Culinary awards season is at its peak, with the Gault & Millau food guide publicizing its list of outstanding restaurants and chefs a few weeks ago, preceded by the vaunted Michelin announcing the winners of its coveted stars. And now, this last weekend, the Paris-based La Liste has come out with its annual roster of the top 1,000 restaurants in the world. The good news? Thirteen Israeli eateries are on it and two of them are newcomers. The less good news? Many of the 13 chalked up lower ratings this time around.
Last year, La Liste rated 12 local restaurants, up from four in 2015 when it was launched. As in 2018, this year the Israeli culinary pack is again being led, and for the third time, by chef Meir Adoni. This time it's Lumina, a kosher restaurant in Tel Aviv, which was in second place last year and was now awarded a weighted score of 94.5 points out of 100 (the same rating given to chef Alain Ducasse’s Le Meurice in Paris and four others). Lumina also outdid two other internationally famous restaurants that each have three Michelin stars: Dominique Crenn’s Atelier Crenn in San Francisco, and Heston Blumenthal’s restaurant The Fat Duck in England.
Second on La Liste for Israel, and making its debut there, is chef Tomer Tal's George & John restaurant in the Drisco Hotel, in south Tel Aviv, with 93 points. Tal was named the country's most promising chef by Gault & Millau last month. Coming in third was the former local winner for two years in a row: Blue Sky – another kosher Adoni eatery in Tel Aviv; it dropped to 91.5 points from 96.25 in 2018.
Further down, with a weighted score of 89.5 points (the same as that of the famed Atelier Restaurant of Joël Robuchon in Paris), is chef Raz Rahav's OCD in Tel Aviv; Rahav was dubbed chef of the year by Gault & Millau last year. Manta Ray, which is on the beach in Tel Aviv and has made the La Liste grade since its inception, also got 89.5 points. Chef David Biton's La Régence restaurant, in the King David Hotel in Jerusalem, received 86 points; Biton was named 2019 chef of the year by Gault & Millau. Incidentally, the &moshik restaurant of Israeli-born chef Moshik Roth, in Amsterdam – which has two Michelin stars – was also awarded 86 points by La Liste.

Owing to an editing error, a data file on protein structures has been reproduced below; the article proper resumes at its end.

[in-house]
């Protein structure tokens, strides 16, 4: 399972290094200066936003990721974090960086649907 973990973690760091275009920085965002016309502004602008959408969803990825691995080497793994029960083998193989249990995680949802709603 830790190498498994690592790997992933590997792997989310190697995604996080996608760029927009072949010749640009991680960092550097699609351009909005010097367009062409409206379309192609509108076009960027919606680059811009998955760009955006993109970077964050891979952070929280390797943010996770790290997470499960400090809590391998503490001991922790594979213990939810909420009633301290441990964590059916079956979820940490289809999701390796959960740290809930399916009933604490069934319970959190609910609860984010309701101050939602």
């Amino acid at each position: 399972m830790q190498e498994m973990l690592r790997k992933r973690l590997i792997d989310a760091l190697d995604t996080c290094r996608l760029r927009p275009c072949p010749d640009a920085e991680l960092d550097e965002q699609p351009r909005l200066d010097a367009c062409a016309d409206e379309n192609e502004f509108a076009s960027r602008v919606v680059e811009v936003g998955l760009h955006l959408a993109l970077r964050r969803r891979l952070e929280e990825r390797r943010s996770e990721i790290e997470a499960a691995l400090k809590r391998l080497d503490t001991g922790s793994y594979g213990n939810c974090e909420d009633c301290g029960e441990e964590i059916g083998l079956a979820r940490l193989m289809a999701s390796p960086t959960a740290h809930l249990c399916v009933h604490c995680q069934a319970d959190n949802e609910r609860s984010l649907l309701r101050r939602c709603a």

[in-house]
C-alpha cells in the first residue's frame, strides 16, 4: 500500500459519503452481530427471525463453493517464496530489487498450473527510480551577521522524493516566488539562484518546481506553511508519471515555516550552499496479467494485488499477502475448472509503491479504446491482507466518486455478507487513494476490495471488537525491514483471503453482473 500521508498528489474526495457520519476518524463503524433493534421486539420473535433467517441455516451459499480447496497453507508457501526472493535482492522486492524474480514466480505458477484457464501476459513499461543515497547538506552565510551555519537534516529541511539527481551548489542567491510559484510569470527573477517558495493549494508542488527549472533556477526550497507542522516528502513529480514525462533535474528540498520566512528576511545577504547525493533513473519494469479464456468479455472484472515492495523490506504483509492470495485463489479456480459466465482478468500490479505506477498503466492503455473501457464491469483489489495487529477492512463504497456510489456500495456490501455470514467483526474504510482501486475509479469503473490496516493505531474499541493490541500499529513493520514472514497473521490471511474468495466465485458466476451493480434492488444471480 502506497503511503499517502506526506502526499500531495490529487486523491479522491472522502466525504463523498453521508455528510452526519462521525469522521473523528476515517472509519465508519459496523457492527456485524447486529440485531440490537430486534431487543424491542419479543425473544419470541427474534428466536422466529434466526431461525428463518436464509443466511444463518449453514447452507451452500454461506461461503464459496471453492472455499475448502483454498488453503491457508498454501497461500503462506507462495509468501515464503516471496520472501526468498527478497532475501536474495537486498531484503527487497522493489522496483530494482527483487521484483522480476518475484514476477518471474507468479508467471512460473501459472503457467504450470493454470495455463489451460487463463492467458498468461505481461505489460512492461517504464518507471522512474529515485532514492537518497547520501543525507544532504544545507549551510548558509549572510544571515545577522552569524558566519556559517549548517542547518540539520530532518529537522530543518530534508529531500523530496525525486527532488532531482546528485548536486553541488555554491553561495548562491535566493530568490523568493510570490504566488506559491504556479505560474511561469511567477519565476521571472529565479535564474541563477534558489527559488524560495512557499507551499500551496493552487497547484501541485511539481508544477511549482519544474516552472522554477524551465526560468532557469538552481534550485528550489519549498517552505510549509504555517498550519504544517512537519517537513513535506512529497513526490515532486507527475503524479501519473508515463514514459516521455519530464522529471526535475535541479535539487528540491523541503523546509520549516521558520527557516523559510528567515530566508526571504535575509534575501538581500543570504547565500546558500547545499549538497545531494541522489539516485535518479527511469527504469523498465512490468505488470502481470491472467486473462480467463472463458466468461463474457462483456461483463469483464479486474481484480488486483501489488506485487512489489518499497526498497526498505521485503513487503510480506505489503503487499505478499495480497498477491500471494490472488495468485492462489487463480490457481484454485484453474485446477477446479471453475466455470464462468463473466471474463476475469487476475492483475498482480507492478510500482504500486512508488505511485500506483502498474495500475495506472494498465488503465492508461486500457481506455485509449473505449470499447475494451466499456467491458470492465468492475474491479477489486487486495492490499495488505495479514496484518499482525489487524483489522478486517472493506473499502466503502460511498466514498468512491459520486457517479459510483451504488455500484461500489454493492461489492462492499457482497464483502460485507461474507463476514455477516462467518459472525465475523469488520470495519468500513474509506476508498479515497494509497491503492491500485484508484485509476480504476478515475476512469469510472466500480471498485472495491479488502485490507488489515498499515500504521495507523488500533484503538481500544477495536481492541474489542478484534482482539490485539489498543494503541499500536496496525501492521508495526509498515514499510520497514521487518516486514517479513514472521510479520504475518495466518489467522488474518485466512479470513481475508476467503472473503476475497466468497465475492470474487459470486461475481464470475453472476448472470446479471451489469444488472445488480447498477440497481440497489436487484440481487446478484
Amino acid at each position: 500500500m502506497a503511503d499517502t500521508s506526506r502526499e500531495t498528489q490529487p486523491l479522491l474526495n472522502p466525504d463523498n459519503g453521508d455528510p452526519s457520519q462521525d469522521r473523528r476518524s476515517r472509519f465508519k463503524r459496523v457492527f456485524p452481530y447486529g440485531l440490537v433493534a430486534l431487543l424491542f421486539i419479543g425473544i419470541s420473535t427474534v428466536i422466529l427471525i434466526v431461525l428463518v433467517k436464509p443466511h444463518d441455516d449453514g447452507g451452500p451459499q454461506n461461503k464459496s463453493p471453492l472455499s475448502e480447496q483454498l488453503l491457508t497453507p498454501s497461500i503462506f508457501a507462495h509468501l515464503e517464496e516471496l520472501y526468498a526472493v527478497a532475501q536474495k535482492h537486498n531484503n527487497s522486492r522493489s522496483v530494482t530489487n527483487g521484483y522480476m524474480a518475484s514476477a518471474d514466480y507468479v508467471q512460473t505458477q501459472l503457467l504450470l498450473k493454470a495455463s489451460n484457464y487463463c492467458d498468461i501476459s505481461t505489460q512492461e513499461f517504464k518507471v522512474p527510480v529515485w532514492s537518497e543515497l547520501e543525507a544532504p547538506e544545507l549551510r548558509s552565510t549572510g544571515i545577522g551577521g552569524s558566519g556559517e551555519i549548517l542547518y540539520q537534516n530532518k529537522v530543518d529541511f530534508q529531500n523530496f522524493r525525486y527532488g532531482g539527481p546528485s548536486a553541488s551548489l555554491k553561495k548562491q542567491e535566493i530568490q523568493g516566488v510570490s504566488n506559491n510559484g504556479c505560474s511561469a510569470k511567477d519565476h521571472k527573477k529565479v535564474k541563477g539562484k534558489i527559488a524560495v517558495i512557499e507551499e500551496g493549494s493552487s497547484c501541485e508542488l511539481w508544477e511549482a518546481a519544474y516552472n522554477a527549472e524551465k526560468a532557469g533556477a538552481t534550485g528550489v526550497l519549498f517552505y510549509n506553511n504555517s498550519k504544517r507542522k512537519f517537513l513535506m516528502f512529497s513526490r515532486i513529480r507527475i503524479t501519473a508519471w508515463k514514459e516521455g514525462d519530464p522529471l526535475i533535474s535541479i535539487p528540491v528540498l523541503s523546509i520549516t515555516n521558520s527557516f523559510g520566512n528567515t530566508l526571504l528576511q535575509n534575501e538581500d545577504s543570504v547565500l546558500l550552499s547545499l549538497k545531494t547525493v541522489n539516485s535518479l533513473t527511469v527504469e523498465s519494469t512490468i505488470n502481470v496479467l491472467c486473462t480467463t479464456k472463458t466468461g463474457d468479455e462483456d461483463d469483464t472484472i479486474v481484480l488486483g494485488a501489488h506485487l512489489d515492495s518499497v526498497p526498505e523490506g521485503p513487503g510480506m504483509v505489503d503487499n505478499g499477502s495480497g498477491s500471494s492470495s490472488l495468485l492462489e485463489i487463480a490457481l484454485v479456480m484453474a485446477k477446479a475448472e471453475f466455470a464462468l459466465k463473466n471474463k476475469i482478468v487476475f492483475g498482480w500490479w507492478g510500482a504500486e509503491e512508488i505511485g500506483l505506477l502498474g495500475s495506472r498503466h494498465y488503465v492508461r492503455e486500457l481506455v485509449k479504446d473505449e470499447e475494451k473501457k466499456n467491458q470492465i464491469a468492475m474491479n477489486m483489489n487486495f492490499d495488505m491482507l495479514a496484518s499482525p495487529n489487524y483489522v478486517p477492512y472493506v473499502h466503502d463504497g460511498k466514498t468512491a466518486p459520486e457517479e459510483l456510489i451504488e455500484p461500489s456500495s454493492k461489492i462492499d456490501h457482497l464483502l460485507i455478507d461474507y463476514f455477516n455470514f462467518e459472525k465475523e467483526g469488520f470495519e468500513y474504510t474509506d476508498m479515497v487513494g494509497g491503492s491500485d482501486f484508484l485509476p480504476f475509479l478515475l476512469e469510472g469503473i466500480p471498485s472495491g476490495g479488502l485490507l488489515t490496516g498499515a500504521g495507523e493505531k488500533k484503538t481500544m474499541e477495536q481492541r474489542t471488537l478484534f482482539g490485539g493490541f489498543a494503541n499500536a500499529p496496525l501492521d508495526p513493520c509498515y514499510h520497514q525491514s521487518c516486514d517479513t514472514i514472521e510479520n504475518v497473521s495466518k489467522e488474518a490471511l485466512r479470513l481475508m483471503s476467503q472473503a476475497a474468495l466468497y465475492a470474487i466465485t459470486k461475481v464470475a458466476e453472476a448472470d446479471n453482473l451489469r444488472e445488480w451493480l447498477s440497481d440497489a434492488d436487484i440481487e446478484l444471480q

Mashya, in the Mendeli Street Hotel in Tel Aviv – which until recently was run by chef Yossi Shitrit – dropped to a score of 85, from 91 last year.
The other newcomer on the list is Eyal Shani's HaSalon, also in Tel Aviv, which racked up 82 points.
Following them are a few other Tel Aviv eateries: Claro, chef Ran Shmueli's Sarona restaurant, with a score of 79.5; Kobi Bachar's Pastel, at the Tel AvivMuseum with 79; and Orel Kimche’s Popina with 78 points. Chakra of Jerusalem garnered 77.5 points, and last but not least was Alena at Tel Aviv's Norman Hotel, with a score of 76.5. Alena was recently named Israel's restaurant of the year by Gault & Millau.
The other well-known restaurant at the Norman, Dinings, dropped off La Liste this year, as did Herbert Samuel, the kosher restaurant at the Ritz Hotel in Herzliya.
Israel has indeed shown progress, but things should be put in perspective: On the very top of La Liste for 2019, as for 2018, is the eponymous Parisian chef restaurant Guy Savoy and New York's Le Bernadin – both with scores of 99.75 points
The country with the highest number of restaurants among La Liste's 1,000 this year is Japan, with 130 – down five from last year (although Tokyo was just named the city with the largest number of Michelin-starred restaurants). France maintained its status with 116 restaurants and the United States jumped from 89 on last year's La Liste to 113 this year. Spain came in fifth with 68 restaurants; Britain was next with a jump to 60 from 40 last year; Italy had 55 restaurants, just like last year; and Mexico's restaurant stock went from 22 to 49 on La Liste this year.
Russia was at the bottom of La Liste last year but leaped from one worthy eatery to 26 this year. Belgium and Australia had 25 each; the Netherlands and Austria, 20 each; Canada, 17; South Korea, 16; Denmark, South Africa and Morocco, 15 apiece; then came Israel with its 13; India and Sweden, with 12; Thailand and Portugal, 10; Slovenia, 8; Peru and Brazil, 7; Croatia and Turkey, 6; the UAE, Qatar and Colombia, 4; and then Saudi Arabia, Iran and Indonesia, each with two entries. Altogether there are 179 countries listed.
In per capita terms, however, the winner this year is Switzerland: With a population of just 8 million, 36 of its restaurants made the La Liste grade.
La Liste was born in December 2015 when the French Foreign Ministry decided to create a new global restaurant-ranking system that would supply a more reliable, comprehensive picture than that offered by the prestigious Michelin guide or the San Pellegrino “march” of restaurants, which the French claimed were tainted by vested interests and corruption. The new system is based on an algorithm that factors in ratings from about some 625 guides, including Michelin and Zagat, and hundreds of thousands of restaurant reviews in big-name papers like The New York Times and The Washington Post, along with online zines. The criteria set by a panel of experts include quality of service, value for money and taste.
As of this year, restaurants promising “from farm to plate” and those maintaining their own vegetable gardens are awarded bonus points by La Liste.
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